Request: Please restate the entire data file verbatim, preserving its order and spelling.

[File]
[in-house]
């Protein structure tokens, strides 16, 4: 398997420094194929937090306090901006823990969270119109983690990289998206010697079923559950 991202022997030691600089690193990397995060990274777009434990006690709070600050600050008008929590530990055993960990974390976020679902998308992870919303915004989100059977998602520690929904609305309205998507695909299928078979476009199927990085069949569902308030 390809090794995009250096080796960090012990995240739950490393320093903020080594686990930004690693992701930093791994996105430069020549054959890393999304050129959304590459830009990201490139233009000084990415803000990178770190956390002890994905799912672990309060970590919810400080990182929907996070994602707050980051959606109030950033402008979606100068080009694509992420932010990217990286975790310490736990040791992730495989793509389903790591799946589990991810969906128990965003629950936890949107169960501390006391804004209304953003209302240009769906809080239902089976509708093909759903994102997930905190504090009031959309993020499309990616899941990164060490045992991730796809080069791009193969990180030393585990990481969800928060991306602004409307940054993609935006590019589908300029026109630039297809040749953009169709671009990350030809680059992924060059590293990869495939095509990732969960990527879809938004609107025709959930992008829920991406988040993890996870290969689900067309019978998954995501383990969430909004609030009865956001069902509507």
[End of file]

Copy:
[in-house]
């Protein structure tokens, strides 16, 4: 398997420094194929937090306090901006823990969270119109983690990289998206010697079923559950 991202022997030691600089690193990397995060990274777009434990006690709070600050600050008008929590530990055993960990974390976020679902998308992870919303915004989100059977998602520690929904609305309205998507695909299928078979476009199927990085069949569902308030 390809090794995009250096080796960090012990995240739950490393320093903020080594686990930004690693992701930093791994996105430069020549054959890393999304050129959304590459830009990201490139233009000084990415803000990178770190956390002890994905799912672990309060970590919810400080990182929907996070994602707050980051959606109030950033402008979606100068080009694509992420932010990217990286975790310490736990040791992730495989793509389903790591799946589990991810969906128990965003629950936890949107169960501390006391804004209304953003209302240009769906809080239902089976509708093909759903994102997930905190504090009031959309993020499309990616899941990164060490045992991730796809080069791009193969990180030393585990990481969800928060991306602004409307940054993609935006590019589908300029026109630039297809040749953009169709671009990350030809680059992924060059590293990869495939095509990732969960990527879809938004609107025709959930992008829920991406988040993890996870290969689900067309019978998954995501383990969430909004609030009865956001069902509507």